Basic introduction to writing unit tests with Moq - Part 2

This post is the second part of a series on Mocking with Moq. If you haven't already taken a look at the first post on the basics of Moq, please check it out.

Unit Test

In this post, I hope to cover some other basic aspects of mocking such as Verifying, Exceptions and strict Mock behaviour. There are a lot of awesome aspects of mocking out there, and I still try and experiment with them as much as possible. In the first post, I talked about the advantages of using mocking to simulate different objects and exceptions that we need to work with. For these examples you will need to have nUnit and Moq installed. Let take a look at some of these features.

Exception Handling

Let's say for example you wanted to simulate an exception that your code would throw and you weren't sure how your code would react. This exception might also be a difficult exception to simulate under normal circumstances, but with mocking we can throw this easily and test the results.

Let try an example:

Exception Moq

In the above code, we are setting up our mock object and telling it exactly what it is going to return. So in this instance we are telling it to throw an ArgumentOutOfRangeException, this could be any exception that you might want to test, as well as any custom exceptions you may have. It's as simple as that to start testing for exceptions.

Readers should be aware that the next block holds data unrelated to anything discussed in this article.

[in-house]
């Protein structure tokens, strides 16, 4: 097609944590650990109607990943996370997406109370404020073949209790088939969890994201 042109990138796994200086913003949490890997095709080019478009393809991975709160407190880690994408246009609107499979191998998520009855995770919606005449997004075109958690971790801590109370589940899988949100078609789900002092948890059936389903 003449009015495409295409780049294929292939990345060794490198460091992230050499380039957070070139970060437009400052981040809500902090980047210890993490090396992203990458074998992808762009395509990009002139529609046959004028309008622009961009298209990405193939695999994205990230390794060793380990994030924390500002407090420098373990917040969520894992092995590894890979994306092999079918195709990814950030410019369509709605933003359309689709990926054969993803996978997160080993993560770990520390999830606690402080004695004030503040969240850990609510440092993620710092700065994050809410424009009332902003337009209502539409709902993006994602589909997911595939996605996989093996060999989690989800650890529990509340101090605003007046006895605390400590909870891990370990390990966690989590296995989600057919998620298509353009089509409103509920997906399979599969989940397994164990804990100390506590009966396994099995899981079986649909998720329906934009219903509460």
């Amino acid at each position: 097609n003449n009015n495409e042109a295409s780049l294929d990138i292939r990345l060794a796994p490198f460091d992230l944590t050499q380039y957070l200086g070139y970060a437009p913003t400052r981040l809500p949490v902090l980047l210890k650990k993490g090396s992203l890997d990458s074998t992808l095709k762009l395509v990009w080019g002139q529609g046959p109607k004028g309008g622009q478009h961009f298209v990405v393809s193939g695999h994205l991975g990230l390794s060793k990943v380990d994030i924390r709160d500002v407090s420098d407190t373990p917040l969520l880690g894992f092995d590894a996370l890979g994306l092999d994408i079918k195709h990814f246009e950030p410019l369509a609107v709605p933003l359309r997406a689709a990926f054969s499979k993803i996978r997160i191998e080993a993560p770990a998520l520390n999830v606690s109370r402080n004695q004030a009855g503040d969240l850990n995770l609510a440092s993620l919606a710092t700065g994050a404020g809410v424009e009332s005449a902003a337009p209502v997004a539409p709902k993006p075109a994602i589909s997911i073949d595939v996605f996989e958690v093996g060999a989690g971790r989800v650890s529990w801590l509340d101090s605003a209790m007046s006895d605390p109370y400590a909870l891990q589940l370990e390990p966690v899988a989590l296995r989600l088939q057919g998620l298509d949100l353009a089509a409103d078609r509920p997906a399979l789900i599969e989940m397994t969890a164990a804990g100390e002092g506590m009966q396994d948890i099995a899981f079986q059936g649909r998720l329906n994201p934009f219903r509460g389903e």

Now we also want to check with nUnit that this exception was actually thrown.

Exception Moq


Sometimes you might also want to check that a certain method was called, or even how many times that method was called. An easy way to do this is by using the Verify() method.

Verify Moq

Once you have setup your mock, verifying is an easy task:


The above code checks that the method GetBasket() was called once. There is also more options to choose from when deciding how many times the method was called, such as AtLeast, AtMost, Exactly, Between, etc.

Moq Times

Strict Mock Behaviour

When we are initially setting up initializing all our variables and setting up our mock objects, we can also set the mock behaviour of that object. For example:

Moq Behavior

Now, if we haven't set up any of the interfaces, Moq will throw a nasty error. If I run my test again with the new strict mock behaviour I get the following error:

Moq.MockException : IBasketDal.GetCustomerName(1) invocation failed with mock behavior Strict. All invocations on the mock must have a corresponding setup.

This is because there is another method that I haven't setup correctly. Once the missing method has been setup this will go green!

And finally

Moq Behavior

I hope this post has helped a little with understanding more about mocking and using Moq. Hopefully now you will become a master of mocking like Nelson above. Again, I've included a project with some of the examples that we run through in this post - download here. If you are using MS Test, you might want to update the project to accordingly.